Considering that the top three wide receivers had never played a snap in the Bears’ new offense or caught a pass from QB Mitch Trubisky or even congregated in the same huddle, this group made important strides in Year 1.
As the 2018 season went along, and as he was further removed from the 2017 ACL injury that ended his season after three snaps, Allen Robinson looked more and more like the go-to guy he was in Jacksonville in 2015 and ‘16.
In the Bears’ postseason loss to the Eagles, Robinson caught a franchise-playoff-record 10 passes for 143 yards and a touchdown. He’s big, physical, smart and a precise route-runner. And, even though he’s only 25, the 6-foot-3, 211-pound Robinson has already played five NFL seasons and has the maturity of a player 10 years older. He finished with a team-best 754 yards on 55 receptions (13.7-yard average), although he missed three games with injuries.
Taylor Gabriel, like Robinson, came to the Bears in free agency. Just 5-foot-8 and 165 pounds, he was anxious to shed the label of “part-time” player and become much more than a gimmicky kind of gadget. Mission accomplished. Gabriel finished second on the team in catches with 67 and in receiving yards with 688, and he started 11 games, just two fewer than he had in his first four NFL seasons.
That being said, Gabriel is better suited to be the slot in three-WR alignments than a full-time starter outside. He brings a big-play element despite a pedestrian 10.3-yard average per catch. There were too many passes targeting Gabriel within a yard or two of the line of scrimmage that weren’t blocked well enough to allow him to use his elite quickness to create big gains. Some of his best plays came on deep balls down the field that appeared uncatchable.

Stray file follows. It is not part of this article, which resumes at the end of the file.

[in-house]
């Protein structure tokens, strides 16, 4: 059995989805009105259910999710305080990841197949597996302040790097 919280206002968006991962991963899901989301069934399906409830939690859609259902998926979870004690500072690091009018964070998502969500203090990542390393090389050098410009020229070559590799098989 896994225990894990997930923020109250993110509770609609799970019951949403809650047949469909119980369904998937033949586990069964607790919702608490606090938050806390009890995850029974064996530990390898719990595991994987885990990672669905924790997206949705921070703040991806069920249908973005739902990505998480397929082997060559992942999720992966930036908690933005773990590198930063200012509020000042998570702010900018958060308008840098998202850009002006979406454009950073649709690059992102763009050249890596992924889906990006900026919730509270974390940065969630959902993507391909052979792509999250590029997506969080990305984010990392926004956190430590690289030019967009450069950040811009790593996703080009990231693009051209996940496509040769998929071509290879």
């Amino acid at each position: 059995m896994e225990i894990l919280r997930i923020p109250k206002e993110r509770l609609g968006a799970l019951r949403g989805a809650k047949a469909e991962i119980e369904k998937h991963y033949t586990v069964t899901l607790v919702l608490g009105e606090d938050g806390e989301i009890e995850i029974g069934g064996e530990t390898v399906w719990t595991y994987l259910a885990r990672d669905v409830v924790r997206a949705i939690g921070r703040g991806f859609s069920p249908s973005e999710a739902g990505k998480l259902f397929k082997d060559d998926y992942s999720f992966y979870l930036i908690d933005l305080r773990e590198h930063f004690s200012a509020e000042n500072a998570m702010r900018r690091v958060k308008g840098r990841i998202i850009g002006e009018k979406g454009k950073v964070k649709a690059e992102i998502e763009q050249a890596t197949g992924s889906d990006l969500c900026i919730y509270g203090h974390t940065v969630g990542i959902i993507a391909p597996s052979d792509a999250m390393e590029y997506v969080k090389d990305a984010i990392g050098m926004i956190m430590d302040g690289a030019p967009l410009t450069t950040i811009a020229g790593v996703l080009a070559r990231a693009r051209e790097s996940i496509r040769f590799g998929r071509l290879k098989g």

Rookie Anthony Miller burst upon training camp with a refreshing mix of brashness, athleticism and toughness that justified G.M. Ryan Pace’s trading back up into the second round (51st overall) to draft him. The 5-foot-11, 190-pound Miller played bigger than his size and brought the term “Memphis Grind,” to the Bears’ lexicon. He derived his attitude from having to work his way up from a walk-on at his hometown school of Memphis, before he earned a scholarship and had two massively productive seasons for the Tigers.
Despite dealing with some inconsistencies, partly as the result of a recurring left shoulder separation that will be addressed surgically in the offseason, Miller led the Bears with seven touchdown catches. He produced 33 catches and 423 receiving yards, even though he caught just four passes for 25 yards in the final five games. However, two of those final four receptions went for touchdowns.
Josh Bellamy, a valued special-teams standout, was a reliable backup, who caught 14 passes for 117 yards. Seventh-round draft pick Javon Wims flashed in the preseason but got buried on the depth chart for most of the season. Until Week 17, when he stepped up with four catches for 32 yards in the season finale when the top three wideouts were all injured. At 6-foot-4 and 215 pounds, Wims has the size and jumpball ability to become a much bigger part of the equation in the future.
Former first-round pick Kevin White is unrestricted and should get a minimum offer from someone, just not the Bears.
Most improved: Gabriel.
Best play: Tough choice here, but I’m still not sure how Gabriel managed to hang on to the ball when he made a laid-out, diving grab down the sideline against the Dolphins despite being tightly covered in Week 6.
Key stat: It’s all about balance in Nagy’s offense. Through the entire season, no receiver led or tied for the team lead in weekly catches more than twice in a row. In the first seven games, four different wide receivers led the team in catches.
Room for improvement: The Bears need more consistency from Miller. After his career-best five catches for 122 yards against the Lions in Week 10, he managed just 91 receiving yards in the final seven weeks.